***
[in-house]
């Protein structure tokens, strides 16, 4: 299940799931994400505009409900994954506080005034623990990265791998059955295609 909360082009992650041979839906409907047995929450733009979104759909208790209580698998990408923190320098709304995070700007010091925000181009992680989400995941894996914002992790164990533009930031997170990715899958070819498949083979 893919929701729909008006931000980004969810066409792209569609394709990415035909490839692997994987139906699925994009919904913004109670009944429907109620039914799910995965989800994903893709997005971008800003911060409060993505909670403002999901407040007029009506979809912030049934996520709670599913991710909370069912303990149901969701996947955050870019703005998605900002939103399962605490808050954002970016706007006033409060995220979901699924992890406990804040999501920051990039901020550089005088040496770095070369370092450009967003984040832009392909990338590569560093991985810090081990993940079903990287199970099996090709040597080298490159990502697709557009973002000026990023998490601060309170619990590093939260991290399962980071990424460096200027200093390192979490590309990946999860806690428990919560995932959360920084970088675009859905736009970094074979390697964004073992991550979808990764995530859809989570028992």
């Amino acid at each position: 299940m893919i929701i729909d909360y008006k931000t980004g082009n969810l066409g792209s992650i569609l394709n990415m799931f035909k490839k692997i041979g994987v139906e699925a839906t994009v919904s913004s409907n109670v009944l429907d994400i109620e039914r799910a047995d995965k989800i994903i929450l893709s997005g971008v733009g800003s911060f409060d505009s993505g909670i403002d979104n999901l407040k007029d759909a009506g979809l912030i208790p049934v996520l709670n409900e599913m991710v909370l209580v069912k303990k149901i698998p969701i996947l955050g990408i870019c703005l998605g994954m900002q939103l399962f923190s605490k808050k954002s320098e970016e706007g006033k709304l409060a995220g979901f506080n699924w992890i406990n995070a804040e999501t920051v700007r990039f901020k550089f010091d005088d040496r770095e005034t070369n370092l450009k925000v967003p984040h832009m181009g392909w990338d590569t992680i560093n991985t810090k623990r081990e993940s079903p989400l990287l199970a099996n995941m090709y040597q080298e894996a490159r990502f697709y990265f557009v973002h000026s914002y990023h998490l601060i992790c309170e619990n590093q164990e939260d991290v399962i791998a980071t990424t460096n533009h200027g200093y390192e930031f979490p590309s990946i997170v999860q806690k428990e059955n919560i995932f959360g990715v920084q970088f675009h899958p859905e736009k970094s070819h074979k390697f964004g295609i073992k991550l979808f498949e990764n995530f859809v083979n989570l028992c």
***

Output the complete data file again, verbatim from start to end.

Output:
[in-house]
């Protein structure tokens, strides 16, 4: 299940799931994400505009409900994954506080005034623990990265791998059955295609 909360082009992650041979839906409907047995929450733009979104759909208790209580698998990408923190320098709304995070700007010091925000181009992680989400995941894996914002992790164990533009930031997170990715899958070819498949083979 893919929701729909008006931000980004969810066409792209569609394709990415035909490839692997994987139906699925994009919904913004109670009944429907109620039914799910995965989800994903893709997005971008800003911060409060993505909670403002999901407040007029009506979809912030049934996520709670599913991710909370069912303990149901969701996947955050870019703005998605900002939103399962605490808050954002970016706007006033409060995220979901699924992890406990804040999501920051990039901020550089005088040496770095070369370092450009967003984040832009392909990338590569560093991985810090081990993940079903990287199970099996090709040597080298490159990502697709557009973002000026990023998490601060309170619990590093939260991290399962980071990424460096200027200093390192979490590309990946999860806690428990919560995932959360920084970088675009859905736009970094074979390697964004073992991550979808990764995530859809989570028992």
């Amino acid at each position: 299940m893919i929701i729909d909360y008006k931000t980004g082009n969810l066409g792209s992650i569609l394709n990415m799931f035909k490839k692997i041979g994987v139906e699925a839906t994009v919904s913004s409907n109670v009944l429907d994400i109620e039914r799910a047995d995965k989800i994903i929450l893709s997005g971008v733009g800003s911060f409060d505009s993505g909670i403002d979104n999901l407040k007029d759909a009506g979809l912030i208790p049934v996520l709670n409900e599913m991710v909370l209580v069912k303990k149901i698998p969701i996947l955050g990408i870019c703005l998605g994954m900002q939103l399962f923190s605490k808050k954002s320098e970016e706007g006033k709304l409060a995220g979901f506080n699924w992890i406990n995070a804040e999501t920051v700007r990039f901020k550089f010091d005088d040496r770095e005034t070369n370092l450009k925000v967003p984040h832009m181009g392909w990338d590569t992680i560093n991985t810090k623990r081990e993940s079903p989400l990287l199970a099996n995941m090709y040597q080298e894996a490159r990502f697709y990265f557009v973002h000026s914002y990023h998490l601060i992790c309170e619990n590093q164990e939260d991290v399962i791998a980071t990424t460096n533009h200027g200093y390192e930031f979490p590309s990946i997170v999860q806690k428990e059955n919560i995932f959360g990715v920084q970088f675009h899958p859905e736009k970094s070819h074979k390697f964004g295609i073992k991550l979808f498949e990764n995530f859809v083979n989570l028992c």